Health Topic


Arthritis causes joints to swell and stiffen. It can start at any age but is most common in older adults. Arthritis can cause permanent damage to your joints if left untreated. It’s important to understand it and to talk with your doctor if you’re experiencing joint pain.

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Types of Arthritis

Know the four common types.

There are more than 100 different types of arthritis, but older adults are most often affected by osteoarthritis, rheumatoid arthritis, late-onset rheumatoid arthritis, and gout.

  • Osteoarthritis usually occurs with age. It affects joints such as the fingers, hips, and knees.
  • Rheumatoid arthritis affects the hands, fingers, toes, and feet. It usually occurs between the ages of 30 and 50.
  • Elderly-onset rheumatoid arthritis usually occurs after the age of 60, but its symptoms can begin earlier than regular rheumatoid arthritis.
  • Gout happens when uric acid builds up in the body, often causing pain in the toes and feet.


Osteoarthritis is the most common type of arthritis found in older adults. Osteoarthritis causes cartilage (the cushions around your joints) to wear away. The bones will rub against each other without cartilage. You might feel pain in your fingers, knees, or your hips. It usually happens as you get older. Injuries can lead to arthritis at a younger age.

Osteoarthritis usually develops slowly. You may notice pain or soreness when you move certain joints or when you’ve been inactive for a long time. You may feel sore or stiff when you wake up. Unfortunately, there is no cure for osteoarthritis. There are many effective treatments that include pain management.

Rheumatoid Arthritis

Rheumatoid arthritis is an autoimmune disease that most often affects the hands, fingers, toes, and feet. It causes stiffness, pain, and swelling in the joints.

The cause of rheumatoid arthritis is unknown. Women are more likely to suffer from it than men. Rheumatoid arthritis can affect people of all ages. Symptoms usually occur between the ages of 30 to 50.

There isn’t a cure for rheumatoid arthritis yet. Fortunately, there are ways to treat it that can help reduce pain and swelling.

Elderly-onset Rheumatoid Arthritis

When rheumatoid arthritis starts between ages 60 and 65, it’s called elderly onset or late-onset RA. Late-onset RA usually strikes large joints like the shoulders. It tends to be less severe than other types of arthritis but it can cause fever, muscle pain, weight loss, and anemia.

There isn’t a cure for late-onset RA, but it typically takes less of a toll on your body.


Gout can occur in any joint. It most often appears as intense and sudden swelling in the joints of the feet, most often the big toe. It usually occurs without warning in the middle of the night.

Gout can occur for many reasons. Its primary cause is a build up of uric acid. Uric acid can build up because of your diet. It can also build up due to kidney issues, obesity, hypertension, and diabetes.

Gout is also linked to family medical history and genetic factors. It affects men more often than women.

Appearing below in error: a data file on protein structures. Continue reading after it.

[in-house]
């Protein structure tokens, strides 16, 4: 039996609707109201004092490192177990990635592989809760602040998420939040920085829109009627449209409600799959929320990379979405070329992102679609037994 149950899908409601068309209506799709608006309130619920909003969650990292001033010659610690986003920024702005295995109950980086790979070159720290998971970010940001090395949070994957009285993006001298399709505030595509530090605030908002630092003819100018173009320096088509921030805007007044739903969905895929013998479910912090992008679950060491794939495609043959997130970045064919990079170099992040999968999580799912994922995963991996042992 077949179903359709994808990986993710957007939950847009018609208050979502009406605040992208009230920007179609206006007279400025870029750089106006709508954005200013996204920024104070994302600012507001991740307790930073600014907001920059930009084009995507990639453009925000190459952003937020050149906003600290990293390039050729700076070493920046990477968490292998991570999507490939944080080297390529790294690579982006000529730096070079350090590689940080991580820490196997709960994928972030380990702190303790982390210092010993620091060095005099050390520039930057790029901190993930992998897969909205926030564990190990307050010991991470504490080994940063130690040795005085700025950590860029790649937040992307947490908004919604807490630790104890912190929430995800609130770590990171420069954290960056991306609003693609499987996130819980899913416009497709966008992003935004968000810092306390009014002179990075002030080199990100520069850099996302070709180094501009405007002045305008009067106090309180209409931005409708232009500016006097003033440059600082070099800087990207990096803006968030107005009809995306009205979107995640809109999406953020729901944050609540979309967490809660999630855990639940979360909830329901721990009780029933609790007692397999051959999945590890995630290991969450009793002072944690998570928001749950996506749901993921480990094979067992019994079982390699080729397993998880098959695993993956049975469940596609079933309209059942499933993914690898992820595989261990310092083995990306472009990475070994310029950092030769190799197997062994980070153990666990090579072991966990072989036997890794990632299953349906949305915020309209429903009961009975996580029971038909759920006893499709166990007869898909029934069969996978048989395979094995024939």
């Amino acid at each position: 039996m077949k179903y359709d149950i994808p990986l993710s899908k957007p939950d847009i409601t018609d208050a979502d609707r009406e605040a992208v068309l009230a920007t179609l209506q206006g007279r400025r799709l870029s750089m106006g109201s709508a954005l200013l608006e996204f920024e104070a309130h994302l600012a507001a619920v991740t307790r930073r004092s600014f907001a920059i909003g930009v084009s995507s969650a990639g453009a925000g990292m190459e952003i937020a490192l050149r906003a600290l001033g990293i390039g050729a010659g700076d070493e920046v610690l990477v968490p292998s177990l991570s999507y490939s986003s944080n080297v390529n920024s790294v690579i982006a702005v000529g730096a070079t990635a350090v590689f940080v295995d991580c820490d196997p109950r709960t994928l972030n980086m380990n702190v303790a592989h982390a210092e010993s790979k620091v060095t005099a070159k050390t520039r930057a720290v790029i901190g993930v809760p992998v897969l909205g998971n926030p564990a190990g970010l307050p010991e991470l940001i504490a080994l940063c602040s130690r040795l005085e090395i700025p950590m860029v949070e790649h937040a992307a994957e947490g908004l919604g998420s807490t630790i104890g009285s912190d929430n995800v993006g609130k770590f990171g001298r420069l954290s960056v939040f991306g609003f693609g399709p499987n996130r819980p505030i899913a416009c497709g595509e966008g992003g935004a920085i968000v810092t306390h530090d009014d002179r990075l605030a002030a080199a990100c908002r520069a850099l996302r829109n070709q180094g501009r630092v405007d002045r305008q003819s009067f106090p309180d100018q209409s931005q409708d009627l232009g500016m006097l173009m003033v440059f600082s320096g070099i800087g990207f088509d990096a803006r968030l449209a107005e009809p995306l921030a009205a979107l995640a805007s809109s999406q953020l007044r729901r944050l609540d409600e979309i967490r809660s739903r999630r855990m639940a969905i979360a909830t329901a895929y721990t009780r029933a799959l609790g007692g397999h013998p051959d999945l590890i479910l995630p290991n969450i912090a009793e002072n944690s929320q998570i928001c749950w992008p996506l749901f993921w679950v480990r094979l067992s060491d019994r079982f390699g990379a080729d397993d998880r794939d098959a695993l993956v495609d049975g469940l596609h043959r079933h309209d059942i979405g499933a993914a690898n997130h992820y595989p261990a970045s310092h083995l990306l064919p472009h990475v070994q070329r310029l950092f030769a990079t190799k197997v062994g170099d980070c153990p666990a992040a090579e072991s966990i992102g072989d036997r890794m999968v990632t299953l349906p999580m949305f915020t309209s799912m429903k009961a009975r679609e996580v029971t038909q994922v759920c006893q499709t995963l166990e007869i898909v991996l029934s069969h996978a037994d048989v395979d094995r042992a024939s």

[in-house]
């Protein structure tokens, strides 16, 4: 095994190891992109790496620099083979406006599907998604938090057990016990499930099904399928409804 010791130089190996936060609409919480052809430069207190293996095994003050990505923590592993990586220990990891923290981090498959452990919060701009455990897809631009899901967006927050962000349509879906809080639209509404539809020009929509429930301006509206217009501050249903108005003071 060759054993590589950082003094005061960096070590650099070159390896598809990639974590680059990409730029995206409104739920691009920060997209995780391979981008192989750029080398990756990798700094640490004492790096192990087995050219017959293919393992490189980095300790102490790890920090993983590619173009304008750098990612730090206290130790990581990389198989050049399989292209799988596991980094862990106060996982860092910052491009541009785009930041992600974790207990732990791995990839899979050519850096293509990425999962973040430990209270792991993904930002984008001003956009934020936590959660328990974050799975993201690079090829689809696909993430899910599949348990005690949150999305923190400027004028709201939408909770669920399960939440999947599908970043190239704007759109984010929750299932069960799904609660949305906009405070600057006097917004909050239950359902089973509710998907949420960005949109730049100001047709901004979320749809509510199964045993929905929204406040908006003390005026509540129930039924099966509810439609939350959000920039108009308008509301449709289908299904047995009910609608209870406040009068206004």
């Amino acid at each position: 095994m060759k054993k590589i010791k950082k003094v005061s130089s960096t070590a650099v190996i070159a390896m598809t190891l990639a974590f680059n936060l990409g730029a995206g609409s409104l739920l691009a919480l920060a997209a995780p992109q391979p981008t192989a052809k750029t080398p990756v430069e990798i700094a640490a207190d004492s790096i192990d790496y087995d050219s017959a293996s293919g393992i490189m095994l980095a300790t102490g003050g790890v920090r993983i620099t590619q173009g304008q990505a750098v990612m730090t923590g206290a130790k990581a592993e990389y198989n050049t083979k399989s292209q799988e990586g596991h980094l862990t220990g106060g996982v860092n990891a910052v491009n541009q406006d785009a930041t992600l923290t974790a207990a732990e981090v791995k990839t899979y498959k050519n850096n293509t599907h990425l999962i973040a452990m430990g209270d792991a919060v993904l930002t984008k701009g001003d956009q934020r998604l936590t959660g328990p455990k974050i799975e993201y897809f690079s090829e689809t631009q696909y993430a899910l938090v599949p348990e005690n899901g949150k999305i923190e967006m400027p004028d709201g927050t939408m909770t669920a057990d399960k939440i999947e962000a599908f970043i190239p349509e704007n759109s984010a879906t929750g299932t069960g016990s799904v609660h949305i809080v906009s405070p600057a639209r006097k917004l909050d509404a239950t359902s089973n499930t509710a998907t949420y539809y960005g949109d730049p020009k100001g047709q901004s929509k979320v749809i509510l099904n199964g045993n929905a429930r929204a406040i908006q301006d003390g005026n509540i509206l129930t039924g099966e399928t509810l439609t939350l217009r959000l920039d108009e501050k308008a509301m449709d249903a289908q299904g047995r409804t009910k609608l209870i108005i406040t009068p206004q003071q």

You can reduce your risk for gout by avoiding foods that cause uric acid to build up. These foods include red meat, seafood, foods with yeast, and dried fruits like dates and figs. It can help to eat more greens like asparagus, spinach, and kale, and fruits with high water content.

Diagnosing Arthritis

Arthritis can be difficult to diagnose. That’s because there’s more than one type and the symptoms can be so different. Your doctor may test you to help figure out if your symptoms point to arthritis.

  • X-rays can check for cartilage loss and joint damage.
  • Ultrasounds or MRIs can be used to see cartilage and soft tissue damage.
  • Lab tests on your blood, urine, and joint fluid can check for inflammation.

Self-Care Tips

Here some things you can do at home to relieve joint pain:

  • Apply hot and cold packs on your joints if you feel pain or inflammation.
  • Rest, raise, relax, and gently exercise your joints on a regular basis.
  • Wear braces or splints to protect your joints.

Controlling Arthritis

A doctor may prescribe medication or even recommend surgery to help with your arthritis pain. There are also lifestyle changes that you can make to help reduce the impact of arthritis.

Could you maintain a healthy body weight?

Your body weight can affect your chances of developing arthritis. Extra weight puts more strain on weight-bearing joints including your arms, legs, feet, fingers, and toes, as well as your spine.

Could you eat healthier?

Focusing on your daily nutrition can help you maintain a healthy weight. One key healthy eating habit is to check food labels. Look for low sugar and salt (sodium) levels. You should also snack on vegetables rather than chips and candy.

Could you be more active?

Regular activity keeps your body working better and helps prevents stiffness in your body. Daily stretches and simple, low-impact activities can do wonders for your health and your joints.

Could you quit smoking?

Smoking has been shown to increase your chances of developing rheumatoid arthritis.

Could you learn more from you doctor about arthritis?

Yes, you should see your doctor regularly to help control arthritis. Let your doctor know about any pain, symptoms, or discomfort you’re feeling, and how it’s affecting your daily life. There are many arthritis treatment plans available. Your doctor can help you find the one that is best for you.


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